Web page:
Out in the garden, a few smokers sit around, enjoying the sun. He unwraps the cigar and cadges a light, then takes a table alone in the far corner, where the road is visible through a trellis fence. The whisky settles into his bloodstream like anaesthetic and lifts the weight in his stomach. He downs the other one, then puffs at the cigar. It tastes fucking horrible. It’s been too long. The beer helps to wash it down. Through the fence, he sees people flowing around and through the shop doors like herds of sheep being rounded up from all sides. He takes another mouthful of beer, not really knowing what he wants to think, not really wanting to think at all, blocking out the last few hours, letting the drink do its stuff. A woman coming out of a clothes shop with a bulging pink carrier bag. A large chap in a suit standing by a shop door, smoking, checking something on his phone. A student with a rucksack and iPod, shuffling along. Pigeons pecking at the cobble stones in the precinct.
No one to give him grief anymore. No more letters. No more threats. Maybe he can start to sleep at night now. He takes the change from the twenty out of his pocket and spreads it on the table. £11.80. That’s it. Nothing in the bank – not that there ever was. No bank account anymore, anyway. No credit or debit cards. No cheque book. No savings.
A tenner. A pound coin. A fifty pence piece. Three ten pence pieces.
He puts it all back in his pocket, takes another puff, takes another drink – the glass half-empty already. Maybe it’s not so much about thinking, more about feeling. Feeling like someone’s sliced him from sternum to crotch and pulled everything out. And the other thing, too. Having nothing except what’s in that pocket. The sum total. Until payday – and where was that going to go now? How do you have your money paid in when there’s nothing to pay it into? They probably told him at the receiver’s office, but it’s gone. Might be something in the leaflets they gave him, in the carrier bag. He’d have a look sometime. But not now. Things to do now. A plan to follow through. Tomorrow can be worried about when it comes.
He takes one last drag at the cigar, grinds it out in the ashtray, downs the rest of his glass. He wants it to work as quickly as possible. Drown it all out. He goes back inside and puts the empties on the bar. The old boy’s at the fruit machine, his paper folded and left on his seat, another pint waiting. The middle-aged couple have gone, ice-melt in the bottoms of their glasses, lemon slices like marooned boats. The barman’s around the other side. Warm and quiet and drowsy in there. He stands at the bar with his hand in his pocket, looking at the pump handles, looking at the optics, looking at the shards of light glinting on every surface. And he feels something rising in him suddenly. The whisky. The cigar taste in his mouth. The monster that’s been growing there all this time, like a cancer. He runs for the toilets and just makes it into a cubicle before it all comes back up. The lot. Every last churn and membrane. And he’s kneeling there, heaving it into the bowl in the odour of piss and disinfectant, and even when it’s all gone he still retches. Like being exorcised. Ripping the fucking devil out, stink and everything. He tears off some paper and wipes his mouth, then gets up and pulls the handle. At the washbasin, he turns on the cold tap, rinses his mouth out, splashes his face, runs his wet hands through his hair, looks in the mirror. His eyes look like they’ve crashed into his head.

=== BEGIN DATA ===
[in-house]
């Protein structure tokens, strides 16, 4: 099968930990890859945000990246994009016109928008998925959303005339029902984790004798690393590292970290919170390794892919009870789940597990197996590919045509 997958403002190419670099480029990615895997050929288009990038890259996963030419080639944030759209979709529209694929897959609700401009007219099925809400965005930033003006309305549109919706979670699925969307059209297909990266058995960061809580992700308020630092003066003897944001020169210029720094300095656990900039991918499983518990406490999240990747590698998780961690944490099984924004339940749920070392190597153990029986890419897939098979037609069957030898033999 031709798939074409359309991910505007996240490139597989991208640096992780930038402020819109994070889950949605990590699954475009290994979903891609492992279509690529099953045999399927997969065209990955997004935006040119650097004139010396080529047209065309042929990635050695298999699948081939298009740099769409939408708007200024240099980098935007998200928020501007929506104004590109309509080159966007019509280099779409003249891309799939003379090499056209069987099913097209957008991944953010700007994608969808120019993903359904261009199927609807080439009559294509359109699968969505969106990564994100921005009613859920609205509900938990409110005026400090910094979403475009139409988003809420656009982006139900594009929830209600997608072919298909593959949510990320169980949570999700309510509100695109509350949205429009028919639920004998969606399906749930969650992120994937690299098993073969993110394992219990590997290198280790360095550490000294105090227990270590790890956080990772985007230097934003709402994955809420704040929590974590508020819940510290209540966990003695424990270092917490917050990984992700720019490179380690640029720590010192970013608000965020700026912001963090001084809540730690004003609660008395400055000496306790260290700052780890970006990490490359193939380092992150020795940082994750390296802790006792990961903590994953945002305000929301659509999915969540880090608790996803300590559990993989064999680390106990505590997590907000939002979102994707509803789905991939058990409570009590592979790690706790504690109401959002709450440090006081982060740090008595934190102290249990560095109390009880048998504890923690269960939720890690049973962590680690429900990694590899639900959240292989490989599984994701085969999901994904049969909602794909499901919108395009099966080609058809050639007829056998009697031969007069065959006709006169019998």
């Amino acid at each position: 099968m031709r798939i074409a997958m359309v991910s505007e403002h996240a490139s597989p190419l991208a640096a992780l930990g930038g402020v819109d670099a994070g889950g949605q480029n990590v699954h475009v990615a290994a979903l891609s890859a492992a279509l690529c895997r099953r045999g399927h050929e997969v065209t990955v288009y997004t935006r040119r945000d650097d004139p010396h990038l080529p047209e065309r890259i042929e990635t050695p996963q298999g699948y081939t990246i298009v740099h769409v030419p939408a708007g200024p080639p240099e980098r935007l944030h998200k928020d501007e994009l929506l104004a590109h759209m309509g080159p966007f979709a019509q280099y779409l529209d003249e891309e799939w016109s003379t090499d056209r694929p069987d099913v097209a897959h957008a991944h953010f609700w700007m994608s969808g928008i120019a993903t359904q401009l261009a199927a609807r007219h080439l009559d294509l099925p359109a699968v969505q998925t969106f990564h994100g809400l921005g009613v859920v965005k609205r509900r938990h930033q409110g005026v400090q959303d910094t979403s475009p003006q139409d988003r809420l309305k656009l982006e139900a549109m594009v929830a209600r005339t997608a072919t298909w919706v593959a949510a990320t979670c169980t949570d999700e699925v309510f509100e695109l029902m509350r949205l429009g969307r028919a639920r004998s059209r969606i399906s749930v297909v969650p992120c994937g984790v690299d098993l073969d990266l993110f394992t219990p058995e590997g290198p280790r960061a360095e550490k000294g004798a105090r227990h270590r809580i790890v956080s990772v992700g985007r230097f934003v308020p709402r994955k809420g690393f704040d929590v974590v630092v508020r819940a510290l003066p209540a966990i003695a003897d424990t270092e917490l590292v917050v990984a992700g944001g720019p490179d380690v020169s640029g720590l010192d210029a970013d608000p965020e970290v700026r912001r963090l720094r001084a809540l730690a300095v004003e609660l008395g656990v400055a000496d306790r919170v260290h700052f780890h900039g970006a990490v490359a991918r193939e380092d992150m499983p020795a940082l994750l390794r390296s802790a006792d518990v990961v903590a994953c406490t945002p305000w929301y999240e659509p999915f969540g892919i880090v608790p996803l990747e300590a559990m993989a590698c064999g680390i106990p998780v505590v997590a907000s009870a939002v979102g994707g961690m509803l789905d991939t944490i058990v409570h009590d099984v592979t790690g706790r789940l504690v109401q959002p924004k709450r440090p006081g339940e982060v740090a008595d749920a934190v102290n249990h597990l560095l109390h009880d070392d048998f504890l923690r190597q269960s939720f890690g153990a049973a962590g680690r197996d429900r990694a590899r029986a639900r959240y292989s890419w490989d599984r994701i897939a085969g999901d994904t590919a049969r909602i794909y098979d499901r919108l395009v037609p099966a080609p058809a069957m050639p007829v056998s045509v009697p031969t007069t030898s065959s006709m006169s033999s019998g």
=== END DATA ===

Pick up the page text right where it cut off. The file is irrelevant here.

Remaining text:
Outside in the street, the world’s moving at strange speeds and different angles around him, like he’s standing in the middle of a fairground waltzer. He leans into the crowds, impelled forwards by his own momentum. No volition involved. A matter of pure gravity, like something falling. People loom up and slide around at the edges, as if he’s walking inside a huge glass bubble. There’s a vacancy in his head now, which is what he wants. No thoughts. No feelings. No past or future. The now-moments connecting in the spaces ahead. He imagines a line on the pavement and tries to step along it, but it keeps shifting. Like that line on the map the guy gave him. Take the corner, change your bearing, follow your nose, keep going ‘til you get there. Wherever it is.